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Kyle Mosher records double pins at Nassau wrestling championships

South Side/East Rockaway 145-pound grappler advances to semifinals.

Kyle Mosher of South Side, top, wrestles against

Kyle Mosher of South Side, top, wrestles against Christian Dougherty of MacArthur during the Nassau Division I wrestling quarterfinals on Saturday, Feb. 10, 2018, at Hofstra.  Photo Credit: Howard Schnapp

Wrestling has always been special for South Side’s Kyle Mosher. Maybe because it’s in the junior’s bloodlines.

Mosher’s grandfather is former Valley Stream South wrestling coach Bill Linkner, who has since retired to South Carolina. Mosher’s older brother, Craig, wrestled at Kellenberg. Not surprisingly, he also had uncles and cousins that wrestled.

“Sometimes there is pressure because of who I come from, and it’s a lot to live up to,” said Mosher, who wrestles for the combined team of South Side/East Rockaway. “But [my grandfather] is always supportive and my parents, too.”

Mosher won both his two bouts by pin at 145 pounds during the first day of the Nassau Division I wrestling championships at Hofstra on Saturday.

The four quarterfinal winners from each of the 15 weight classes wrestle in the semifinals at 10 a.m. Sunday. Wantagh — winners of six of the last seven Nassau team titles — leads the way with 10 semifinalists. Massapequa is second with six.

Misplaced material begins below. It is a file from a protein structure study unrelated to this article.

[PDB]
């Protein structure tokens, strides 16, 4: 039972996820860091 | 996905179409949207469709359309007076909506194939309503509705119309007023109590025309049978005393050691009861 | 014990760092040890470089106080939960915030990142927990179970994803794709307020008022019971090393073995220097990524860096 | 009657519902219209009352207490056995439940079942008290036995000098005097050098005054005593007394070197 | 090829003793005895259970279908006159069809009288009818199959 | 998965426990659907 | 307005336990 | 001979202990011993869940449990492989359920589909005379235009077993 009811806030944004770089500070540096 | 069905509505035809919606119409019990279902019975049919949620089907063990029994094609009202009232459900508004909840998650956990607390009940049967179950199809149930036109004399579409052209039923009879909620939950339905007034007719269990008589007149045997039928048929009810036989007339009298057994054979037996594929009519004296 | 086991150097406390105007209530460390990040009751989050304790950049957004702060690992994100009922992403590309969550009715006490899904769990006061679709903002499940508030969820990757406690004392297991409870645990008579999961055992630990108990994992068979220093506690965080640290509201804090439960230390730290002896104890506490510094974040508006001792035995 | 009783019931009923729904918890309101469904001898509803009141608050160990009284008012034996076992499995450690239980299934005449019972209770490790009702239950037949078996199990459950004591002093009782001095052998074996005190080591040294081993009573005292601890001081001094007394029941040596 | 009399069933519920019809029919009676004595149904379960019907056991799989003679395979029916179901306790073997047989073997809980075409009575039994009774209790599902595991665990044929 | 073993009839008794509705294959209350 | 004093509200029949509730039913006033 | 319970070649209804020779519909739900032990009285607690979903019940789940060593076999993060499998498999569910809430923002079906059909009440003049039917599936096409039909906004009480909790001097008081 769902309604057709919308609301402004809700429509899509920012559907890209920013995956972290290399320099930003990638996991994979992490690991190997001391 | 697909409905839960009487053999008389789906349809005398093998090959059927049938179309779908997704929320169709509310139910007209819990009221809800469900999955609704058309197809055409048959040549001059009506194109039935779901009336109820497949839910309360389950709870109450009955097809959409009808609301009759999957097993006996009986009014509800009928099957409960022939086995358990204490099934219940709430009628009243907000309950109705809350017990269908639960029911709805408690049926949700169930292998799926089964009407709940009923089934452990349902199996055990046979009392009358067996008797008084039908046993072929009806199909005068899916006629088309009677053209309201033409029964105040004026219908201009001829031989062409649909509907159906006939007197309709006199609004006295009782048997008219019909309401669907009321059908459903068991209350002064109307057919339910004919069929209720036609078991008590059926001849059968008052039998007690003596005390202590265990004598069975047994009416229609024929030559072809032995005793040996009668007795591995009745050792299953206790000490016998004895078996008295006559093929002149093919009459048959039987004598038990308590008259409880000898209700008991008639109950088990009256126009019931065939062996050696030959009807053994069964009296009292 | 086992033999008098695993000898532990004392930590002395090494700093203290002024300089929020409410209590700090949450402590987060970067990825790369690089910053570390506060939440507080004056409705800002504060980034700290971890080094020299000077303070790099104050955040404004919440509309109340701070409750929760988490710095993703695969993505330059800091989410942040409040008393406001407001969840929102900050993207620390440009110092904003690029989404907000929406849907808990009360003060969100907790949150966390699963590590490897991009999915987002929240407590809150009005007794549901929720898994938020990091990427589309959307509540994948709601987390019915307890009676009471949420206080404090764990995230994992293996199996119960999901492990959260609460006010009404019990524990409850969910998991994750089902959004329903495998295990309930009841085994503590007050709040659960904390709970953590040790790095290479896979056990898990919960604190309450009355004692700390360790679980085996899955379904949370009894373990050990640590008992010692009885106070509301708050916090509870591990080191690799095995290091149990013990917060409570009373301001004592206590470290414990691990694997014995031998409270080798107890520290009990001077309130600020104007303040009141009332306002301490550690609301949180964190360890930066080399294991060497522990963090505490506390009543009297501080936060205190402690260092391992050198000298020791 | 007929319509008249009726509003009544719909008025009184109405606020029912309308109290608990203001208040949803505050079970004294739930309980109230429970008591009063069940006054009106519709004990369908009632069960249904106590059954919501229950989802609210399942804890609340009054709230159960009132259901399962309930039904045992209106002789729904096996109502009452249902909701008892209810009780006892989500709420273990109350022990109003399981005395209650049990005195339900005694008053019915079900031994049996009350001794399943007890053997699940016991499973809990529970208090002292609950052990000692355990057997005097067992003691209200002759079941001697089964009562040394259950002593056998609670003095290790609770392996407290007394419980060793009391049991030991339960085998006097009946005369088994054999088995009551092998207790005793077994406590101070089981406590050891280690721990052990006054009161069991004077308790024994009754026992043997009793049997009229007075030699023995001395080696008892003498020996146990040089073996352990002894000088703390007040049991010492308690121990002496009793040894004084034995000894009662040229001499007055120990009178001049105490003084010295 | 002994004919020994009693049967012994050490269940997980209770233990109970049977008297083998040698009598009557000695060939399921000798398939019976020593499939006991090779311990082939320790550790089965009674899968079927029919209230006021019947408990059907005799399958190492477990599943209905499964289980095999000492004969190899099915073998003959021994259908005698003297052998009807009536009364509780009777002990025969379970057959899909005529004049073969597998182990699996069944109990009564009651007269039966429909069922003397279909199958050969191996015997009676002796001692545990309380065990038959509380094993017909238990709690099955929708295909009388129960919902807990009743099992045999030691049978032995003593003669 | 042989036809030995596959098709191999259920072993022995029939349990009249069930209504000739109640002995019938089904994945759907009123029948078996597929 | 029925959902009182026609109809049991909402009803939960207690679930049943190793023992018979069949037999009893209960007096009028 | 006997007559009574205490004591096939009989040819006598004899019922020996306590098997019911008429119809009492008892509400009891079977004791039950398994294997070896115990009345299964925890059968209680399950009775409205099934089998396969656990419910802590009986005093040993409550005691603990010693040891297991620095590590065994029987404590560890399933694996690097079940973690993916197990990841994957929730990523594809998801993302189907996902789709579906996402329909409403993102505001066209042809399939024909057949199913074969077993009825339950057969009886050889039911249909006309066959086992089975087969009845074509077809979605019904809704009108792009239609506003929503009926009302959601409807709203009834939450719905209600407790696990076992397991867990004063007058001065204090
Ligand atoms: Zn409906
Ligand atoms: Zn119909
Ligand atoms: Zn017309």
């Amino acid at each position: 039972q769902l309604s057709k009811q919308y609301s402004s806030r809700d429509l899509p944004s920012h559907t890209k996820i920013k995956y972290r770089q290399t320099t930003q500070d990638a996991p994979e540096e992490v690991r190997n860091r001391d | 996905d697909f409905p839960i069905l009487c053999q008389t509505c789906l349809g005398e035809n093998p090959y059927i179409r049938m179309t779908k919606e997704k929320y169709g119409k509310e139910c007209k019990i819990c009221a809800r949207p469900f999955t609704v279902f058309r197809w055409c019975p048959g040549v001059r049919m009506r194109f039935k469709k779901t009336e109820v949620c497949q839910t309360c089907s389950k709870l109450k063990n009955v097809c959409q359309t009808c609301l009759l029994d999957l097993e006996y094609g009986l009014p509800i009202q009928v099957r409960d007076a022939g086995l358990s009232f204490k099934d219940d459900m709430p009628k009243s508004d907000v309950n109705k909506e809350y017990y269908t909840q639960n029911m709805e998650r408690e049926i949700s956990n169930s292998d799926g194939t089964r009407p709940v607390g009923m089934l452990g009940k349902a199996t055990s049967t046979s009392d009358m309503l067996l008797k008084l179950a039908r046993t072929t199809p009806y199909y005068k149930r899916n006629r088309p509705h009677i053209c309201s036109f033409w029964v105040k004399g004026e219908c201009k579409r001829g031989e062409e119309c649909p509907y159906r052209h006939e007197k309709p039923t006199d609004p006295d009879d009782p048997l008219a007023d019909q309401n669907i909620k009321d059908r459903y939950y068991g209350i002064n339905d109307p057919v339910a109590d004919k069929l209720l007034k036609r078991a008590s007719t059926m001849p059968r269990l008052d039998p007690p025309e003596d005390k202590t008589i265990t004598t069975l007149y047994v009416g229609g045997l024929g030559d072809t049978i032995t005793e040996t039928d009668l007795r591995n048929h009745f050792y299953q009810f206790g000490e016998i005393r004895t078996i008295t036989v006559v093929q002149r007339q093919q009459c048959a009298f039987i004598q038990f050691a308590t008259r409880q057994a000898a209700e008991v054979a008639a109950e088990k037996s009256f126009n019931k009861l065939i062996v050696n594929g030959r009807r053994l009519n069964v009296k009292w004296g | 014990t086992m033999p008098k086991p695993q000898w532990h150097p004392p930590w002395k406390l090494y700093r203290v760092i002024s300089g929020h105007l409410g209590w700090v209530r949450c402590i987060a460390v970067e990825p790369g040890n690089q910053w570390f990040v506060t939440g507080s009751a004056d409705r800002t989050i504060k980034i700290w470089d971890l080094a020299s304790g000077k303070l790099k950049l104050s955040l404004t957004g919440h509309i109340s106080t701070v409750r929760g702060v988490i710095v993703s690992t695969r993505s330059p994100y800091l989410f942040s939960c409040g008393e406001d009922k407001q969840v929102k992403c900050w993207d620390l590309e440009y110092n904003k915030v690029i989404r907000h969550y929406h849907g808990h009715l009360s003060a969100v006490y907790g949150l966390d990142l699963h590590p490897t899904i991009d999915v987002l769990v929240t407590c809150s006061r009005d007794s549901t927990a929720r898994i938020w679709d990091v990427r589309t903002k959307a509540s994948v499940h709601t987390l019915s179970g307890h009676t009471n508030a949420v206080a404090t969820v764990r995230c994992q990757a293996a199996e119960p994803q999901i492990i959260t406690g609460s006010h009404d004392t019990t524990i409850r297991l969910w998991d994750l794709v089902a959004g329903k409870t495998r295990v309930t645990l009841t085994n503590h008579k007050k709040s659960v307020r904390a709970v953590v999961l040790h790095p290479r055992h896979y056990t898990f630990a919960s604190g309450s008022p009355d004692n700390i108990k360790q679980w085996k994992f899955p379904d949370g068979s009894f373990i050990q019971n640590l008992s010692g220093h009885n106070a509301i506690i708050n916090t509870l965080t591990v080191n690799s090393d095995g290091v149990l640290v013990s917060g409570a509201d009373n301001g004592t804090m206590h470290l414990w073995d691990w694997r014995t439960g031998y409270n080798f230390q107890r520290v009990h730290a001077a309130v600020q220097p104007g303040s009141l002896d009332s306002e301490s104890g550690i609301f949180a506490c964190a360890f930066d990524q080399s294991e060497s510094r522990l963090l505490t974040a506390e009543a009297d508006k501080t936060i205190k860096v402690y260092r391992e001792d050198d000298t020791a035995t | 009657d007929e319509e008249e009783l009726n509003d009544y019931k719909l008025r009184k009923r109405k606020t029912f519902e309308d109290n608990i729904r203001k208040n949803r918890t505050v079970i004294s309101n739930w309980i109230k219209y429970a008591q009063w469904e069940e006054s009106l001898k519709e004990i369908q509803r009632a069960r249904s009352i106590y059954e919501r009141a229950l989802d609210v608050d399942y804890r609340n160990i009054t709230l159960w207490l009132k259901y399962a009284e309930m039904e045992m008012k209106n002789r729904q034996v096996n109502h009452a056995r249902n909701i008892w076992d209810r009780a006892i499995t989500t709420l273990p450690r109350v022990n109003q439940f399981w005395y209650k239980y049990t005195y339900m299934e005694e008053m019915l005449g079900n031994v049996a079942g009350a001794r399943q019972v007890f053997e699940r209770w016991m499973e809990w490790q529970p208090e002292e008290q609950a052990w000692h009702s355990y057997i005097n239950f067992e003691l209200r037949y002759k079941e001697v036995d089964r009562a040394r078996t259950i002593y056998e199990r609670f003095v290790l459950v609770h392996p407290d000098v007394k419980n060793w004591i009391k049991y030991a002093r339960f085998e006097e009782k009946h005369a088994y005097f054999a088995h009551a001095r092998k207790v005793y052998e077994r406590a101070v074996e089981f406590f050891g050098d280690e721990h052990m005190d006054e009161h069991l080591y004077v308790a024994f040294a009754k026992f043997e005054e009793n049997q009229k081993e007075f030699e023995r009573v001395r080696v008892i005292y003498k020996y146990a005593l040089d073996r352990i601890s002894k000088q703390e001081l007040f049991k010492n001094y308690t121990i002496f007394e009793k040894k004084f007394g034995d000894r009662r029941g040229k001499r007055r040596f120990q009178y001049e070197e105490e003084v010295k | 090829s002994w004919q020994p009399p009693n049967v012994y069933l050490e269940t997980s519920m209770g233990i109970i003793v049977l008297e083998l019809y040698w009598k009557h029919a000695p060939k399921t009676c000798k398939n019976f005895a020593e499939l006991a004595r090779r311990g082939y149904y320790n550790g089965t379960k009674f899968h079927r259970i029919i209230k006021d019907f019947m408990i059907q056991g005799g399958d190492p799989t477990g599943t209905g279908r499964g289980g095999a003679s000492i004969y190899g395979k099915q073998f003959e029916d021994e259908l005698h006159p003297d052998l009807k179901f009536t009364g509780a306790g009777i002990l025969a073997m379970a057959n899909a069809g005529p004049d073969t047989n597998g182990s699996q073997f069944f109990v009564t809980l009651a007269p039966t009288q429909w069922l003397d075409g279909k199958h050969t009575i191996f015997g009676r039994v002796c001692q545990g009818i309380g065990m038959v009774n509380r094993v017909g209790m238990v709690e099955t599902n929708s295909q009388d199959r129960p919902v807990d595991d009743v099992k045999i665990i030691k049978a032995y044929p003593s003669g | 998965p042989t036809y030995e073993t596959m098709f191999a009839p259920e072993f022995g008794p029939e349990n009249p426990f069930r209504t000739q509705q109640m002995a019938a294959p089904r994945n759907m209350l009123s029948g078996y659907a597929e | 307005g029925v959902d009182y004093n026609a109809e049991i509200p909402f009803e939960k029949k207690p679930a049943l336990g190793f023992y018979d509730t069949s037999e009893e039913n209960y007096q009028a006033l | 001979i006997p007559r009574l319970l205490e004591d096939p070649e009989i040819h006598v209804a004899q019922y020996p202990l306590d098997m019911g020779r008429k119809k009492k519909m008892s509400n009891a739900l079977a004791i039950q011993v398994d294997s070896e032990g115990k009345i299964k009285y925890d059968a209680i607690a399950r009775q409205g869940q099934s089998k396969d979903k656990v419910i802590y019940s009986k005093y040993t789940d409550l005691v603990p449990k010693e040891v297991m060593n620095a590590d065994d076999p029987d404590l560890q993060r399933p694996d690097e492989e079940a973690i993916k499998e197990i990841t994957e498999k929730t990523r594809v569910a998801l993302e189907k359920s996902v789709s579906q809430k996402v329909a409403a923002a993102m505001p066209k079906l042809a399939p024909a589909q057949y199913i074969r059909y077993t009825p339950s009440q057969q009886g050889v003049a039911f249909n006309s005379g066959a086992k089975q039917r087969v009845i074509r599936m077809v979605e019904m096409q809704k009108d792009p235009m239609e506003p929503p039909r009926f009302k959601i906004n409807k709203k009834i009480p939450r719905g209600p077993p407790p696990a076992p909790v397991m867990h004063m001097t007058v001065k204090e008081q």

The parade of champions begins at 5:45 p.m. Sunday and the finals start at 6:30 p.m. Mosher hopes to reach the finals, and win, after finishing as runner-up the last two seasons, including last year at 138 where he placed fourth in the state. He won the 99-pound Nassau title as an eighth grader.

“Last year, I only used one or two big moves,” said Mosher, who added that he missed five months in the offseason after having surgery on his left shoulder. “With my time off, I feel like now I can hit my full repertoire of moves.”

Mosher registered a pin at the final horn (6:00) in his quarterfinal match to advance to the semifinals and improve to 41-2 this season.

“You always want to score as many points as you can for your team,” said Mosher, who added his grandfather hopes to make the trip to Albany for the state championships in two weeks. “I just wanted to put an exclamation point on my match and I did.”

Mosher wasn’t the only wrestler to do that on Saturday.

Port Washington freshman Dan Gibson knocked off a top-seeded wrestler for the second straight year. The 120-pounder earned a pin in 2:59 in the quarterfinal round. Last year, Gibson toppled the No. 1 seed at 106.

Gibson can’t explain his penchant for defeating top-ranked opponents.

“I don’t know,” said Gibson, who used a half nelson and notched the pin. “I feel with every match I get less and less nervous. I don’t have anything to lose.”

A pair of defending state champs also advanced to the semifinals. Long Beach’s Jacori Teemer, a four-time state and Nassau champion, recorded pins in 31 and 29 seconds, respectively, at 152. Also, Justin Vines, the defending state champ at 126, registered a pin in 57 seconds and won his quarterfinal bout, 15-6, at 132 for Wantagh.

“I think we could have four to six kids that can reach the finals,” said Wantagh coach Paul Gillespie, with a smile. “We are in a great battle with Massapequa. It’ll be great. I love this tournament.”

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